Purpose: Routine screening for disordered eating or body image concerns is recommended by the American Academy of Pediatrics. We evaluated the ability of two educational interventions to increase screening for eating disorders in pediatric primary care practice, predicting that the "active-learning" group would have an increase in documented screening after intervention.
Methods: We studied 303 practitioners in a large independent practice association located in the northeastern United States. We used a quasi-experimental design to test the effect of printed educational materials ("print-learning" group, n = 280 participants) compared with in-person shared learning followed by on-line spaced education ("active-learning" group, n = 23 participants) on documented screening of adolescents for eating disorder symptoms during preventive care visits. A subset of 88 participants completed additional surveys regarding knowledge of eating disorders, comfort screening for, diagnosing, and treating eating disorders, and satisfaction with their training regarding eating disorders.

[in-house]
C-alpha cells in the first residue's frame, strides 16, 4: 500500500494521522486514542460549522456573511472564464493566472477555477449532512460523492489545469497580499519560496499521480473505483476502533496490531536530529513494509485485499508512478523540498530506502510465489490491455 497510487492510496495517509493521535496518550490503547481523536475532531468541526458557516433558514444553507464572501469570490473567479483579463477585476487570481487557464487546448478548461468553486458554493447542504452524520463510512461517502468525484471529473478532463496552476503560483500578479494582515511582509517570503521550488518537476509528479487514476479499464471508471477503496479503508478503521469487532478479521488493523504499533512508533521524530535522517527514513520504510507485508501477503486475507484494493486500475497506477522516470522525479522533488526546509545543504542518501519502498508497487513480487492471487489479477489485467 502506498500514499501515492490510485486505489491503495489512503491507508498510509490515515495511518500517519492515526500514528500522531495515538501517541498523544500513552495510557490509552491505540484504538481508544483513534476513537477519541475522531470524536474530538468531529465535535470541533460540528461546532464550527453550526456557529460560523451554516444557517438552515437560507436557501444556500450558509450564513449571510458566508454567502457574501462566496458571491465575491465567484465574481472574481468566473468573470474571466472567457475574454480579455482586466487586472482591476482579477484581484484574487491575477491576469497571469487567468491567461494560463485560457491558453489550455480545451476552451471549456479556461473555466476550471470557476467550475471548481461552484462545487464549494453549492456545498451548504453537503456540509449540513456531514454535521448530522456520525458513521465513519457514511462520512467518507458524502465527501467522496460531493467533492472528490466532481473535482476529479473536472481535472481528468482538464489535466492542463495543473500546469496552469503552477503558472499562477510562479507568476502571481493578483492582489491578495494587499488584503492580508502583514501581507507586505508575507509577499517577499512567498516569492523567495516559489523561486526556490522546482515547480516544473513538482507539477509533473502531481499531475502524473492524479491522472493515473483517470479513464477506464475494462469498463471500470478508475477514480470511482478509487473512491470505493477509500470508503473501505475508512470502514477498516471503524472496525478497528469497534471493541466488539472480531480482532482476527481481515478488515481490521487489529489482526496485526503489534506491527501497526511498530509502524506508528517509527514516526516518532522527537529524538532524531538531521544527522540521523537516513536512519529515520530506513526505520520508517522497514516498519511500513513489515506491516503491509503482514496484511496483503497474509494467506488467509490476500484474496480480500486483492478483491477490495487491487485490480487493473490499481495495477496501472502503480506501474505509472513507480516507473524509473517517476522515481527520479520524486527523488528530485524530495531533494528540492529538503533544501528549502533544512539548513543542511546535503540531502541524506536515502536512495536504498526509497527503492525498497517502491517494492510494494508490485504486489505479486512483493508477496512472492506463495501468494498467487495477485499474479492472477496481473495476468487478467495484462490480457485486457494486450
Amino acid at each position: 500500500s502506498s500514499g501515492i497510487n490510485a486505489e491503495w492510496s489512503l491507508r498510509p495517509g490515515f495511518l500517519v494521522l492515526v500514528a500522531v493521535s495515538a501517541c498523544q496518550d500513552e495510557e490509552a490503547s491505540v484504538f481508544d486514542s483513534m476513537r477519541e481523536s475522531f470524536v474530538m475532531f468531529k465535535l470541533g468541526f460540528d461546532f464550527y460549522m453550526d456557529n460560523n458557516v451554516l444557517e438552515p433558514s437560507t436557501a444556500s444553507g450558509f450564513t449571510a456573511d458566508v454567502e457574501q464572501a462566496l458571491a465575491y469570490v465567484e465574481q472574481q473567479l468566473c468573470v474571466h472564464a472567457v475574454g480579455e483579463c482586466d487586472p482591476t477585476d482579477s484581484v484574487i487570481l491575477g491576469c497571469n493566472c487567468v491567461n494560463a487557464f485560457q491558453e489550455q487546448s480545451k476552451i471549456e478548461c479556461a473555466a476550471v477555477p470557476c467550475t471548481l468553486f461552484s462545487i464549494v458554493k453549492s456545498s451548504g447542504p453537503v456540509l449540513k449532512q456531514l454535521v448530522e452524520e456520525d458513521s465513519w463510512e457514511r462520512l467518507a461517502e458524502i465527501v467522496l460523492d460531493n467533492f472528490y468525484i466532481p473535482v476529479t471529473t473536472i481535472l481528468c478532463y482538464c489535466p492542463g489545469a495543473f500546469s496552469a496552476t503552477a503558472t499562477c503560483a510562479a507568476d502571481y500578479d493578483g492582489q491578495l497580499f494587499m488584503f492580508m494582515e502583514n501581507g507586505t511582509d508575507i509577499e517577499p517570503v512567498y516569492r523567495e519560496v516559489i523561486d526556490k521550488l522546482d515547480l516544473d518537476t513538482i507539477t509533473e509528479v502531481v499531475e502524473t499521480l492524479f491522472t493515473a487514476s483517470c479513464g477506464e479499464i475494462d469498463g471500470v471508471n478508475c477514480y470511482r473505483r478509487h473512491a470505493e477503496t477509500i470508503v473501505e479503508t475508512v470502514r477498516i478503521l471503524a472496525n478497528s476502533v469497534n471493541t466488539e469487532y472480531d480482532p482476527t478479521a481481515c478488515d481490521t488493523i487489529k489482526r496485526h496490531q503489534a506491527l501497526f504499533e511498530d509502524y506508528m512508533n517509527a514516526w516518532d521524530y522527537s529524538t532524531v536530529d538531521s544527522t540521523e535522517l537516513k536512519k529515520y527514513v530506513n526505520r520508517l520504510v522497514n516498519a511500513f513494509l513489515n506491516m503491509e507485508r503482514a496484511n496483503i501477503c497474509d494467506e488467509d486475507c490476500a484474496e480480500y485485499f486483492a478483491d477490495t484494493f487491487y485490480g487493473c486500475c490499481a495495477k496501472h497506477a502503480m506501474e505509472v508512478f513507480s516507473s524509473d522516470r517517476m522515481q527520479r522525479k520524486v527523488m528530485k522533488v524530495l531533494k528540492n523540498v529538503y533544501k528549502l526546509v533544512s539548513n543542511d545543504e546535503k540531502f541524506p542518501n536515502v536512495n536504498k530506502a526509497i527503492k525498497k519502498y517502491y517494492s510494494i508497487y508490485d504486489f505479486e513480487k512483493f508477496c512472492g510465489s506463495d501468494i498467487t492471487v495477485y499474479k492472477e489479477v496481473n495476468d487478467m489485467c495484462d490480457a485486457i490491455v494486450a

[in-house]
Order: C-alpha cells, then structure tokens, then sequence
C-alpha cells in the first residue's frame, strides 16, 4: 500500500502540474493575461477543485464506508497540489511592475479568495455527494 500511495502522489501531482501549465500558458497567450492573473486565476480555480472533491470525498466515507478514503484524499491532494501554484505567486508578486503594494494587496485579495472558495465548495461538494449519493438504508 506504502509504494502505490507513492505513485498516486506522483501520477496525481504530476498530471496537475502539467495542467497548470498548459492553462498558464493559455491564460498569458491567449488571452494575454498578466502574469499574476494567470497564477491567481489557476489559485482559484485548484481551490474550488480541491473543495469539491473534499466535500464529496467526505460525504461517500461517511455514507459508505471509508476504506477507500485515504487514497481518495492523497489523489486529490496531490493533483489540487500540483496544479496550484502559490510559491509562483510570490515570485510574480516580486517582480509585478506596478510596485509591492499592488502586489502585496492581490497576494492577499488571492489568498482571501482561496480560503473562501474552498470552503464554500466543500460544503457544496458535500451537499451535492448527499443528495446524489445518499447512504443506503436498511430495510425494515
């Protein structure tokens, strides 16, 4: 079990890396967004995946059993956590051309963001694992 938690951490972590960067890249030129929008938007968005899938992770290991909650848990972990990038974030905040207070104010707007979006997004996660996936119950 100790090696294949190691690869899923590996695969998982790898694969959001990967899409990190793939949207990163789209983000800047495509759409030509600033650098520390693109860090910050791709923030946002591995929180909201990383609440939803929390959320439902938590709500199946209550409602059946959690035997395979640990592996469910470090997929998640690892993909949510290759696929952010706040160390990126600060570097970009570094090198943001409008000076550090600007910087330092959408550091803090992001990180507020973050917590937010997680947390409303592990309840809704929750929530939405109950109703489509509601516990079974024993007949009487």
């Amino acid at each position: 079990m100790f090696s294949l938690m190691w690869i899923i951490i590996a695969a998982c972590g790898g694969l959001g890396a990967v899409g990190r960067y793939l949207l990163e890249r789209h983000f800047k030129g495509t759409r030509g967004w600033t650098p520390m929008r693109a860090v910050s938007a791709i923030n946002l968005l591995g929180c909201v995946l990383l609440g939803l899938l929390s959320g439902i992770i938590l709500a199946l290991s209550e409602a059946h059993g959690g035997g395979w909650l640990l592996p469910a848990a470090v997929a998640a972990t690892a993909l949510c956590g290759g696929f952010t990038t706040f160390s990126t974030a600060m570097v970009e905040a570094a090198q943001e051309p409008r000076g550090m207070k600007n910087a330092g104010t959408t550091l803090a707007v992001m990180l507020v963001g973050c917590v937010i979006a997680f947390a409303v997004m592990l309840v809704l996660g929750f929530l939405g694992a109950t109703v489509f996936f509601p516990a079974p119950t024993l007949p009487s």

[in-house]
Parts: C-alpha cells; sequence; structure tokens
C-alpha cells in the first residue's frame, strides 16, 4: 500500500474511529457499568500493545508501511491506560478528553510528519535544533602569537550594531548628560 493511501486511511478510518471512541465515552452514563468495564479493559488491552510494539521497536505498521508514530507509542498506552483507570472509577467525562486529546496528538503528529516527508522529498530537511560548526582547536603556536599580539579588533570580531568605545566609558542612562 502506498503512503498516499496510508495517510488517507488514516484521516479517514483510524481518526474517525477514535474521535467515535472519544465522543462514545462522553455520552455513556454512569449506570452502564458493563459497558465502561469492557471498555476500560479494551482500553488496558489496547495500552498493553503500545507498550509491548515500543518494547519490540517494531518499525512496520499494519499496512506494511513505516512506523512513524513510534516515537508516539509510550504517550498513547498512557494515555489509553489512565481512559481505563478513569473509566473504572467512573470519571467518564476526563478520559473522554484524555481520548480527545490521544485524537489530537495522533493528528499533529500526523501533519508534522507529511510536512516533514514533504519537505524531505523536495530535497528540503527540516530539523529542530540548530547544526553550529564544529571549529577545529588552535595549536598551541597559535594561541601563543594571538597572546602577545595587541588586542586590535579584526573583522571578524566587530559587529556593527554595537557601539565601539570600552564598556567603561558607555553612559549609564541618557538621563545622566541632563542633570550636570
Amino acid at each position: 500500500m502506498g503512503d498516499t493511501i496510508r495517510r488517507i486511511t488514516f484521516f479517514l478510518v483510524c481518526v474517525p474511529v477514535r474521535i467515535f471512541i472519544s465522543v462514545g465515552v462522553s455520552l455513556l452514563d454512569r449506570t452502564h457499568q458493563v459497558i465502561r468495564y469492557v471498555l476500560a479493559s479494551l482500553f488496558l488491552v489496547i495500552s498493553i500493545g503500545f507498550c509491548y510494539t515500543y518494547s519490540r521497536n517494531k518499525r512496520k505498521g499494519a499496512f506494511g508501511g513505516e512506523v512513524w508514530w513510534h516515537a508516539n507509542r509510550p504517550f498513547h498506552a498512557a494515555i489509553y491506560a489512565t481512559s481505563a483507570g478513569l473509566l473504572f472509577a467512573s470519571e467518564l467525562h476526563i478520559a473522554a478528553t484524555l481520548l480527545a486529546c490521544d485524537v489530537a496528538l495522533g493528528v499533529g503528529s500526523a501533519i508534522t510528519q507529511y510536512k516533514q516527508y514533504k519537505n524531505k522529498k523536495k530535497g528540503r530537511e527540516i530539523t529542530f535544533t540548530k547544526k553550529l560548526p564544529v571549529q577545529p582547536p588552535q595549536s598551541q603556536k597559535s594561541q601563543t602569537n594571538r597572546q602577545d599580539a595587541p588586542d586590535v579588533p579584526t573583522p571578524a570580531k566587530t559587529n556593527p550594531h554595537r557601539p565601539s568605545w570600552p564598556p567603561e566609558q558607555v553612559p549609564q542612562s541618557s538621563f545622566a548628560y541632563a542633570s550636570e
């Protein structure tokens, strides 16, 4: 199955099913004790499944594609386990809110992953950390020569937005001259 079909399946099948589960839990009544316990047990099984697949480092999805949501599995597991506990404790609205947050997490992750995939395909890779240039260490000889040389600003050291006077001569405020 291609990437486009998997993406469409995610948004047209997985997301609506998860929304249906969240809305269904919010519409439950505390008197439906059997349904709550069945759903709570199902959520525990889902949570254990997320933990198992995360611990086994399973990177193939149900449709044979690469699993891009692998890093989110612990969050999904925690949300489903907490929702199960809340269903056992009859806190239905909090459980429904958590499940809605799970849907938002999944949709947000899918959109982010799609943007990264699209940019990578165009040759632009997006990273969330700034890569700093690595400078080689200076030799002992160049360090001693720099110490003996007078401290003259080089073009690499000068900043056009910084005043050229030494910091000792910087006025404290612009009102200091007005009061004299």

Results: During the preintervention period, 4.5% of patients seen by practitioners in both the print-learning and active-learning groups had chart documentation of screening for eating disorder symptoms or body image concerns. This increased to 22% in the active-learning group and 5.7% in the print-learning group in the postintervention period, a statistically significant result. Compared with print-learning participants, active-learning group participants had greater eating disorder knowledge scores, increases in comfort diagnosing eating disorders, and satisfaction with their training in this area.
Conclusions: In-person shared learning followed by on-line spaced education is more effective than print educational materials for increasing provider documentation of screening for eating disorders in primary care.
Keywords: Adolescent; Eating disorder; Screening.
Copyright © 2016 Society for Adolescent Health and Medicine. Published by Elsevier Inc. All rights reserved.